Perceptions of Culture: Ideal Culture and Real Culture, Ethnocentrism, & Culture Relativism

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  • 0:07 Perceptions of Culture
  • 0:52 Ideal vs. Real Culture
  • 2:21 Ethnocentrism
  • 3:39 Culture Relativism
  • 4:54 Lesson Summary
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Lesson Transcript
Instructor: Erin Long-Crowell
The way we perceive culture - both our own and that of others - is affected by many things. In this lesson, we define and discuss the difference between perceptions of ideal culture and real culture. We also examine ethnocentrism and compare it to the idea of culture relativism.

Perceptions of Culture

When we think of American culture, it's easy to picture certain symbols and rituals, such as the American flag, baseball, apple pie, and so on. But, for many, it's not as easy to identify norms and values that are shared by most Americans. The behavior of those around us often seems to contradict what they say is important. In this lesson, we will discuss this contradiction by defining ideal and real culture. We will also discuss how we typically view our culture in comparison to other cultures by examining the concepts of ethnocentrism and cultural relativism.

Ideal and Real Culture

First, think again about the gap between the values that people profess to have and the behavior that contradicts it. This gap exists at a bigger level between ideal culture and real culture. Ideal culture includes the values and norms that a culture claims to have. It involves an idealized, uncompromising value system that dictates perfect behavior. Using ideal culture as a standard, you are either right or wrong. Rules are black and white, with no gray areas and no exceptions.

Real culture, on the other hand, includes the values and norms that are actually followed by a culture. It involves an adaptable value system that is used mostly as a set of guidelines for preferred behavior. Right and wrong are separated, but exceptions exist for pretty much everything.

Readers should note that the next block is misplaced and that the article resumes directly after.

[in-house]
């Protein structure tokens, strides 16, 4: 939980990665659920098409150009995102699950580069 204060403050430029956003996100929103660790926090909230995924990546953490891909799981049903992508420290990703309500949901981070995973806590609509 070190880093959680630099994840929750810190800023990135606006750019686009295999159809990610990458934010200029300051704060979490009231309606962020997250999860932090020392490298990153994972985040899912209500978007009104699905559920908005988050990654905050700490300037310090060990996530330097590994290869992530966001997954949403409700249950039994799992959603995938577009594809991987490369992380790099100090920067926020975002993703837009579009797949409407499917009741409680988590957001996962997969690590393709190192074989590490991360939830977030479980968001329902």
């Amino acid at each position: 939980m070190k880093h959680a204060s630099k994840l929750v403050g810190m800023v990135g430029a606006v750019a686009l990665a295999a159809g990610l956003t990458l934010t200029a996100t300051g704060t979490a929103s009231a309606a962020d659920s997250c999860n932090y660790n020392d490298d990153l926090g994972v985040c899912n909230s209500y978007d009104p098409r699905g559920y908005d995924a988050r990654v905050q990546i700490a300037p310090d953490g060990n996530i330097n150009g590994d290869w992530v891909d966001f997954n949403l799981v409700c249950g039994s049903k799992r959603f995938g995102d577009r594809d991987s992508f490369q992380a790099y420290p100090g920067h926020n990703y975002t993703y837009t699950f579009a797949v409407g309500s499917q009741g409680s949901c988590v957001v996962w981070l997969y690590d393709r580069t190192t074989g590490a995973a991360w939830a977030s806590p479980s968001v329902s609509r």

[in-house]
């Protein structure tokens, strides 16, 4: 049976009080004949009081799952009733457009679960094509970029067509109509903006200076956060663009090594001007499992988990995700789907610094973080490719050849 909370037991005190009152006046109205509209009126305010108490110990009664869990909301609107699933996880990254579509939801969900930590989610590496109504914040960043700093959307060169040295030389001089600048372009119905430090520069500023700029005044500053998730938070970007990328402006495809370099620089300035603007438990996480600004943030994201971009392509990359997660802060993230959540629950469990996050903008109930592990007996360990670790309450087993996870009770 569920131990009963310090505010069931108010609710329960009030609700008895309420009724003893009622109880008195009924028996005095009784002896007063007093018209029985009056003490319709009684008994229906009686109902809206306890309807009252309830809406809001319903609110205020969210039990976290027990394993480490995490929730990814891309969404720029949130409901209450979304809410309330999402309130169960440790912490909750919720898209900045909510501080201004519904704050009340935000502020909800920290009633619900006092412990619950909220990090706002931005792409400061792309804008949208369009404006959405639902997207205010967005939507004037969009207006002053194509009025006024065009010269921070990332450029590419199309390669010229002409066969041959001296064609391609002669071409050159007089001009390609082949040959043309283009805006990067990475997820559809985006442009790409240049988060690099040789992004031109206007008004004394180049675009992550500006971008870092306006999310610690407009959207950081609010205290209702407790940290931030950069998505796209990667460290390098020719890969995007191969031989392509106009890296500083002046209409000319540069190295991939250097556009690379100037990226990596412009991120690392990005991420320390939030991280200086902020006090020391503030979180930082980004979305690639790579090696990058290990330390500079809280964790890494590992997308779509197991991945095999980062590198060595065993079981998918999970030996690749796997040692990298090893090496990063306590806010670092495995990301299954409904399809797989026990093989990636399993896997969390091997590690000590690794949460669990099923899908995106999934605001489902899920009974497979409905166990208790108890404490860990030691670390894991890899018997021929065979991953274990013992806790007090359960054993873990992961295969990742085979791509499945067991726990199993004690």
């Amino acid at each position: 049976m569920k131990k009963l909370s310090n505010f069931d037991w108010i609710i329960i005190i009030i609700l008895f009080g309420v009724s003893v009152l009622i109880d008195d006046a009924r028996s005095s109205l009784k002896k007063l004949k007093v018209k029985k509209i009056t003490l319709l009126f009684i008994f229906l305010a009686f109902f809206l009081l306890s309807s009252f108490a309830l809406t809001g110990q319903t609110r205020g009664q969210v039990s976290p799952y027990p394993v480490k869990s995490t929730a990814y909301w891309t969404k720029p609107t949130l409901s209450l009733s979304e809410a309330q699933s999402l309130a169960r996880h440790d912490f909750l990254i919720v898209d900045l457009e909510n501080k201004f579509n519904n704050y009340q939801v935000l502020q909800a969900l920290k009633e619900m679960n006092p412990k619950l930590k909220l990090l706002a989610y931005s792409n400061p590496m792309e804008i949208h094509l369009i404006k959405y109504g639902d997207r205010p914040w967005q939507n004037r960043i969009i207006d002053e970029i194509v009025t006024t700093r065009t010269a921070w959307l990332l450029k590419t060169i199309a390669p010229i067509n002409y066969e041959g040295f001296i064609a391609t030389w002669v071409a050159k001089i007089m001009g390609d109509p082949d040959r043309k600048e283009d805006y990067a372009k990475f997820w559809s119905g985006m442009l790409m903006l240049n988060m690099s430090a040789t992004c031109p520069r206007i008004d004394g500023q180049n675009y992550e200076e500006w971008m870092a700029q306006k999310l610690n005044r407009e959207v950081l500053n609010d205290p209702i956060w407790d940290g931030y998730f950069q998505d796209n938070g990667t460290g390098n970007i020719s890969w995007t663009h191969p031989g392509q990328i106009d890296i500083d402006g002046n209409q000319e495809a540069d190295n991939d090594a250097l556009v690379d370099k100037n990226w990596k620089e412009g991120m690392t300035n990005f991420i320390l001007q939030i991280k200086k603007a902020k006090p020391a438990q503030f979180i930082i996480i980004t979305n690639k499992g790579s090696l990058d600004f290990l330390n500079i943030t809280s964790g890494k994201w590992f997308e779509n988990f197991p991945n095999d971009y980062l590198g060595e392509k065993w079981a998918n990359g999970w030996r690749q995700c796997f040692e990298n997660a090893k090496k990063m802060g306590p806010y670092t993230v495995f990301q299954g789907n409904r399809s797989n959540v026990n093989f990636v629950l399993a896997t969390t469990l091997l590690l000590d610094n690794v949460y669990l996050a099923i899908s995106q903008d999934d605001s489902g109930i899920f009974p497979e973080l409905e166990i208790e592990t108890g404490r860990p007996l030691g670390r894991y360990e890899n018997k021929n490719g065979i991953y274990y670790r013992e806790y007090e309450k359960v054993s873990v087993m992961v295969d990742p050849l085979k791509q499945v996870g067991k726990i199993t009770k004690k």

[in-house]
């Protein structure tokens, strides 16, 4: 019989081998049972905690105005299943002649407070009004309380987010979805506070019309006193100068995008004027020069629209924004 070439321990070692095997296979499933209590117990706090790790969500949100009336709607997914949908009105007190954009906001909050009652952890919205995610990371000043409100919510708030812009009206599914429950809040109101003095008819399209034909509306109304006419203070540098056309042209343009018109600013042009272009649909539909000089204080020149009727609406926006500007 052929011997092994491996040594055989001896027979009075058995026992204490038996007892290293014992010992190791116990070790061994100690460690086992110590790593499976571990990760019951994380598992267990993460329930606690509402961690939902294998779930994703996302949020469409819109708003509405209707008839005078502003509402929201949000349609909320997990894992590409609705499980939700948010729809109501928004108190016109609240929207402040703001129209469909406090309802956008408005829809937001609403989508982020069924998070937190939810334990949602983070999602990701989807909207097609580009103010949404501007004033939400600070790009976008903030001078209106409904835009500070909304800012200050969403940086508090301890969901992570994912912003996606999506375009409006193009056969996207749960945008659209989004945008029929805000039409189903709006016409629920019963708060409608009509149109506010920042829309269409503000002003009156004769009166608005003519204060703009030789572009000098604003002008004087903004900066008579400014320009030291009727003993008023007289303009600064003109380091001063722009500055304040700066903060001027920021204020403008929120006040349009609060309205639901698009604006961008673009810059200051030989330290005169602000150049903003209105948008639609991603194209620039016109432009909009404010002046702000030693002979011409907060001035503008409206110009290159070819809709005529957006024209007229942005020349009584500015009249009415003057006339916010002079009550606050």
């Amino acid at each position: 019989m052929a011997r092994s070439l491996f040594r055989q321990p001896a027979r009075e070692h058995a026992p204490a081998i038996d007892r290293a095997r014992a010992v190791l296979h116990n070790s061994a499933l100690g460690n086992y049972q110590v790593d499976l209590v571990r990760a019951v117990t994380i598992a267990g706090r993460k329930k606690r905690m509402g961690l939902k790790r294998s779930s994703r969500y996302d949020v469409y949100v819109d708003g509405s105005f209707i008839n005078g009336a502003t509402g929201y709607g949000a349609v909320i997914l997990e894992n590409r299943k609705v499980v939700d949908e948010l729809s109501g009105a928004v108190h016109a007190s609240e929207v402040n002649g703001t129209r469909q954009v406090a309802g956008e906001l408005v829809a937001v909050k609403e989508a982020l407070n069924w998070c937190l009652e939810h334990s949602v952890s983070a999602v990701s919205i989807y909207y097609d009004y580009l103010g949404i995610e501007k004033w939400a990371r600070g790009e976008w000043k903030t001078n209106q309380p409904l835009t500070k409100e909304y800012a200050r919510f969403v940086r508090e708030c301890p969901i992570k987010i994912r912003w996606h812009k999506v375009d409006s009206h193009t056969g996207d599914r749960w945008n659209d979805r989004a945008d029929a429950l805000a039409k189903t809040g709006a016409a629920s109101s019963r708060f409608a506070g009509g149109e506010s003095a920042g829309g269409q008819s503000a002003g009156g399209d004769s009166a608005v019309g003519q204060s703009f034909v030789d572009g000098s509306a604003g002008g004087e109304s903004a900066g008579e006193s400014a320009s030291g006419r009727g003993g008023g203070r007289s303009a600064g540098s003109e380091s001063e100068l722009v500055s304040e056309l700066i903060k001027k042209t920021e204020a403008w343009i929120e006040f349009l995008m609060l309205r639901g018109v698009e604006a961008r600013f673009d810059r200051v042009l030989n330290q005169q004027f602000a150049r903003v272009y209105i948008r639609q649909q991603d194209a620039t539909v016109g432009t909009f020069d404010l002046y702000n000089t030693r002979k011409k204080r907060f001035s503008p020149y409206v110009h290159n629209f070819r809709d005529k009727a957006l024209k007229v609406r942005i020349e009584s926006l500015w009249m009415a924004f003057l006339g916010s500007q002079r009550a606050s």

To illustrate the difference between ideal and real culture, just think about the American value of equality. Growing up in the U.S., we were told that equality is very important - it's part of our ideal culture. Yet, we see inequality everywhere. Women are paid less than men, minorities are given less opportunities, and so on. Unfortunately, our real culture doesn't include much equality.


We continue to see a trend of idealizing our culture when we look at the prevalence of ethnocentrism, which is the tendency to assume that one's own culture is good, while that of another is strange or even immoral. Usually, we are so used to the values and behavioral norms that we've grown up with that they seem to be human nature rather than just elements of our own culture.

For example, in America, eye contact suggests that you are paying attention and interested in what a person has to say. This may seem like something obvious that everyone would know. Yet, in other cultures, eye contact can be considered rude and a challenge of authority.

Even language shows our tendency for ethnocentrism. Americans have referred to China as the 'Far East' for a long time. This expression uses our own country as the point of origin - we put ourselves in the center, with every other culture located relative to us. At the same time, the Chinese name for their country translates as 'central kingdom' - an indication that they do the exact same thing.

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